Bregalad wrote:
@Tokumaru: In your NESASM apology you forgot to mention it is great to define variable location directly instead of having them assigned by the assembler, because this makes it easier to debug your code in FCEUX, and because array sizes never changes, period :)

Oh well... I guess this is probably how tutorials do it, but reading the documentation I see it actually has 3 directives that seem very useful for declaring variables and structures: DS, RSSET and RS. Still, I don't trust NESASM as a whole... mostly because of the baffling quirks (things like line length limitations, indentation, silent failures, and so on) that are discovered from time to time.

I'm perfectly happy with ca65 right now. I've been using a lot of its features (mainly its macro system, backed up by the many built-in commands and functions) to automate things in my current project. And I still think that ASM6 is the best assembler to get things done quickly and without hassle, so that's the one I'd recommend for beginners.

thefox wrote:
Well, in this thread it has been argued that beginners shouldn't be making linker files, and should use ready-made templates instead. (Note that all assemblers have this burden to some extent: a beginner is not going to easily understand vectors, or NESASM's banking system (and how it relates to iNES banks), or how to use .org properly. So they will need some kind of a template to start with.)

I've never been very fond of using other people's code without understanding what exactly is going on. And when I do get what's going on, I often prefer to write my own version of it, to make sure I really got it. The memory layout of an NROM program (which is what every newbie should be going for) is really simple, and I think both ASM6 and NESASM get points for being able to easily assemble a single ASM file directly into an NES ROM without any code hidden from the programmer. The amount of "magic" code that gets thrown at the aspiring programmer's face is minimal (a few DBs for the header, an ORG for the start of the program and another for the vectors, in the case of ASM6), and since it's always there, in the middle of the program, it should naturally start to make sense as the programmer continues to mess with the code, because he's directly dealing with it all the time.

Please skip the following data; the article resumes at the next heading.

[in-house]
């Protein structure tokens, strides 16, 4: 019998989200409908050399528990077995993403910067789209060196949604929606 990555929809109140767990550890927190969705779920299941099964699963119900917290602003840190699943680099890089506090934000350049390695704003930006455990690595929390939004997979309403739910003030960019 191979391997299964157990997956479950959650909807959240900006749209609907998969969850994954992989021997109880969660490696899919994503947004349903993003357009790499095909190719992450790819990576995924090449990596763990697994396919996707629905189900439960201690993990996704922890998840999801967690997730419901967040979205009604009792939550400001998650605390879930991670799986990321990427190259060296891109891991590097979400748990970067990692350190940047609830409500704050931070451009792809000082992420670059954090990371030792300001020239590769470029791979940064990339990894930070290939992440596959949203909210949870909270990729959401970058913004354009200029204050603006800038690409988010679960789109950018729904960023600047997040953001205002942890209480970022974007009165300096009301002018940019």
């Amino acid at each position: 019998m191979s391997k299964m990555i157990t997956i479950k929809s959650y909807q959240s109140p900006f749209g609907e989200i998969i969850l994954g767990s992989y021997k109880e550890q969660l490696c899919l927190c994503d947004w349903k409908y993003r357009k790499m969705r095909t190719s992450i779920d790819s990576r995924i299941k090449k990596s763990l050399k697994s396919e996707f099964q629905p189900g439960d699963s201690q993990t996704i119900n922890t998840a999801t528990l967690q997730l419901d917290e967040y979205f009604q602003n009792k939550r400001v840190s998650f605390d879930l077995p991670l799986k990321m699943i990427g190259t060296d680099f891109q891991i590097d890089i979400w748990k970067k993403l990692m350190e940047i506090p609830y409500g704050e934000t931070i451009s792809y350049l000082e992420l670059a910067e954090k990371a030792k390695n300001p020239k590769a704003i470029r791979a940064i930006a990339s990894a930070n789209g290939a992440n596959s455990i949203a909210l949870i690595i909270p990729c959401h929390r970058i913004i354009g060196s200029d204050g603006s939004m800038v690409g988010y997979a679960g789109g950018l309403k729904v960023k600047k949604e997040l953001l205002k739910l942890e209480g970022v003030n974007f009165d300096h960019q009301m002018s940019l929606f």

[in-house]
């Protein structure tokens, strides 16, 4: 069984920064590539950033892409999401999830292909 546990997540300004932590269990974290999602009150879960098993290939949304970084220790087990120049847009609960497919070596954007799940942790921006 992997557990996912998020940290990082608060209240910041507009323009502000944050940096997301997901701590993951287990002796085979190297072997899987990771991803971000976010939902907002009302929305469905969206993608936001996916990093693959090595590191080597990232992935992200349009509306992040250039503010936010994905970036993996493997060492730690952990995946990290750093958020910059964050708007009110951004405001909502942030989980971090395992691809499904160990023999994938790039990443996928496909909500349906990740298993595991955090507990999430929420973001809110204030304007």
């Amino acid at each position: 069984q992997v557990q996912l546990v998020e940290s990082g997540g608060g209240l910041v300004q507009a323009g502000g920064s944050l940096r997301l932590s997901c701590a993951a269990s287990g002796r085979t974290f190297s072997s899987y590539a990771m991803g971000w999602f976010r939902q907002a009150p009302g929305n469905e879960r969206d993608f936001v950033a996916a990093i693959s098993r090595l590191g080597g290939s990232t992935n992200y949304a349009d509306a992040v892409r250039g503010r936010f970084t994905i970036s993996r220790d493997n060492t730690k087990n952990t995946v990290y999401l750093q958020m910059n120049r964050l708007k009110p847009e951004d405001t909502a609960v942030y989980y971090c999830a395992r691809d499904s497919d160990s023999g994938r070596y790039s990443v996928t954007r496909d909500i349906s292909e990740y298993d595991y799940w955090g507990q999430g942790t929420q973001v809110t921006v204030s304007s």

Config files, on the other hand, are hiding the memory layout from the programmer, and assembling scripts are also hiding the way the ROM is built (assembling + linking). A person will never learn naturally about things that are hidden, they'll have to deliberately study those things to make any sense out of them. To me, studying this wasn't particularly hard because of my previous knowledge of memory mapping I acquired from dealing with ORG statements, something I wouldn't have if I had used someone else's hidden code when I got started.

Templates containing config files, assembling scripts, macro packages, whatever, make something that's dead simple (NROM) appear complicated as shit. With ASM6 or NESASM you can start simple, as someone's first programs should be. Writing the contents of the ROM linearly also helps with understanding the memory layout, before a person is comfortable to freely mix segments and such.
Re: Recommended assembler for NES development beginner [POLL
by on (#172395)